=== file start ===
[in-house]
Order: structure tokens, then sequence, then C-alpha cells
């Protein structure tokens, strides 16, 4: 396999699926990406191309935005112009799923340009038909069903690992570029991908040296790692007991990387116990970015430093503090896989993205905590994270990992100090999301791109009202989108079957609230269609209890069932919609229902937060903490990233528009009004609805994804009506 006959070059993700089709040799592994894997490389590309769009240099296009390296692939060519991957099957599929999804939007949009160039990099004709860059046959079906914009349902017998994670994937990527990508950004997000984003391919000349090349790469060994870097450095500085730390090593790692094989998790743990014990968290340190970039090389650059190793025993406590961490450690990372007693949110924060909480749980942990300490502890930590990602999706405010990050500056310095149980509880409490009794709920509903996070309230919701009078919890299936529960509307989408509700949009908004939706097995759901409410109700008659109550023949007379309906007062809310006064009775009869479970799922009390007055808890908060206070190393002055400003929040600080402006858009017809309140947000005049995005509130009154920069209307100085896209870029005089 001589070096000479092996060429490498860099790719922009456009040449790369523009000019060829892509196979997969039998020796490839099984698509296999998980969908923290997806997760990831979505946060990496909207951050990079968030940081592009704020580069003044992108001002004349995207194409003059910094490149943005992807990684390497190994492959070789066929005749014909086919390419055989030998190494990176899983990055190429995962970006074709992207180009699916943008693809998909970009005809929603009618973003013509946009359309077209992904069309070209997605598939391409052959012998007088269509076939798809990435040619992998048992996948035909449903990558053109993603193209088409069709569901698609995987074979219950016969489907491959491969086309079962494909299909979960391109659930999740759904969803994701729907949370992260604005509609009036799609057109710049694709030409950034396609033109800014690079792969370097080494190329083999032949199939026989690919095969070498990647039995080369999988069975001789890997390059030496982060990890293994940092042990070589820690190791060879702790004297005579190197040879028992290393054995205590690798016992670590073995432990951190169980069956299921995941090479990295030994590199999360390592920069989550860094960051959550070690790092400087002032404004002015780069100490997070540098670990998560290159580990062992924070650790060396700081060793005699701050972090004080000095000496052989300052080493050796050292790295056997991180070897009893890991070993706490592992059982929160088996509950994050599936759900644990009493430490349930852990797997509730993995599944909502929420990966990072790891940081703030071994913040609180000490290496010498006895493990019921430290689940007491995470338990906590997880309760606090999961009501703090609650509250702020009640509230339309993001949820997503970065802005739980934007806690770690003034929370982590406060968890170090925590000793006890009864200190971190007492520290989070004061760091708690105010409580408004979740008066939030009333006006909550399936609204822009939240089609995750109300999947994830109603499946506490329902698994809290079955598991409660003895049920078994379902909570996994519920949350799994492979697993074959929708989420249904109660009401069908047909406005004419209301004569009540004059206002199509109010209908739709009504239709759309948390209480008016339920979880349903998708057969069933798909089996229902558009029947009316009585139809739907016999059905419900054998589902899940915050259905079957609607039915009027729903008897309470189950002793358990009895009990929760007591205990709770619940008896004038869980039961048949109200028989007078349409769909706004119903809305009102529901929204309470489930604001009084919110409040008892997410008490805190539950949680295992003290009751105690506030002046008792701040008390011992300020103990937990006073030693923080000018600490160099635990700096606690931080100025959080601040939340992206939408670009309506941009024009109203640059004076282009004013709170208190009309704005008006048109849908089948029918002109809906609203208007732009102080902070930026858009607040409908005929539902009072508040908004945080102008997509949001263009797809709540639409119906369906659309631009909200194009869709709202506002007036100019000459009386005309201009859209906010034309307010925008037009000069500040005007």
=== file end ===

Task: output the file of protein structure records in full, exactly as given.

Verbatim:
[in-house]
Order: structure tokens, then sequence, then C-alpha cells
């Protein structure tokens, strides 16, 4: 396999699926990406191309935005112009799923340009038909069903690992570029991908040296790692007991990387116990970015430093503090896989993205905590994270990992100090999301791109009202989108079957609230269609209890069932919609229902937060903490990233528009009004609805994804009506 006959070059993700089709040799592994894997490389590309769009240099296009390296692939060519991957099957599929999804939007949009160039990099004709860059046959079906914009349902017998994670994937990527990508950004997000984003391919000349090349790469060994870097450095500085730390090593790692094989998790743990014990968290340190970039090389650059190793025993406590961490450690990372007693949110924060909480749980942990300490502890930590990602999706405010990050500056310095149980509880409490009794709920509903996070309230919701009078919890299936529960509307989408509700949009908004939706097995759901409410109700008659109550023949007379309906007062809310006064009775009869479970799922009390007055808890908060206070190393002055400003929040600080402006858009017809309140947000005049995005509130009154920069209307100085896209870029005089 001589070096000479092996060429490498860099790719922009456009040449790369523009000019060829892509196979997969039998020796490839099984698509296999998980969908923290997806997760990831979505946060990496909207951050990079968030940081592009704020580069003044992108001002004349995207194409003059910094490149943005992807990684390497190994492959070789066929005749014909086919390419055989030998190494990176899983990055190429995962970006074709992207180009699916943008693809998909970009005809929603009618973003013509946009359309077209992904069309070209997605598939391409052959012998007088269509076939798809990435040619992998048992996948035909449903990558053109993603193209088409069709569901698609995987074979219950016969489907491959491969086309079962494909299909979960391109659930999740759904969803994701729907949370992260604005509609009036799609057109710049694709030409950034396609033109800014690079792969370097080494190329083999032949199939026989690919095969070498990647039995080369999988069975001789890997390059030496982060990890293994940092042990070589820690190791060879702790004297005579190197040879028992290393054995205590690798016992670590073995432990951190169980069956299921995941090479990295030994590199999360390592920069989550860094960051959550070690790092400087002032404004002015780069100490997070540098670990998560290159580990062992924070650790060396700081060793005699701050972090004080000095000496052989300052080493050796050292790295056997991180070897009893890991070993706490592992059982929160088996509950994050599936759900644990009493430490349930852990797997509730993995599944909502929420990966990072790891940081703030071994913040609180000490290496010498006895493990019921430290689940007491995470338990906590997880309760606090999961009501703090609650509250702020009640509230339309993001949820997503970065802005739980934007806690770690003034929370982590406060968890170090925590000793006890009864200190971190007492520290989070004061760091708690105010409580408004979740008066939030009333006006909550399936609204822009939240089609995750109300999947994830109603499946506490329902698994809290079955598991409660003895049920078994379902909570996994519920949350799994492979697993074959929708989420249904109660009401069908047909406005004419209301004569009540004059206002199509109010209908739709009504239709759309948390209480008016339920979880349903998708057969069933798909089996229902558009029947009316009585139809739907016999059905419900054998589902899940915050259905079957609607039915009027729903008897309470189950002793358990009895009990929760007591205990709770619940008896004038869980039961048949109200028989007078349409769909706004119903809305009102529901929204309470489930604001009084919110409040008892997410008490805190539950949680295992003290009751105690506030002046008792701040008390011992300020103990937990006073030693923080000018600490160099635990700096606690931080100025959080601040939340992206939408670009309506941009024009109203640059004076282009004013709170208190009309704005008006048109849908089948029918002109809906609203208007732009102080902070930026858009607040409908005929539902009072508040908004945080102008997509949001263009797809709540639409119906369906659309631009909200194009869709709202506002007036100019000459009386005309201009859209906010034309307010925008037009000069500040005007």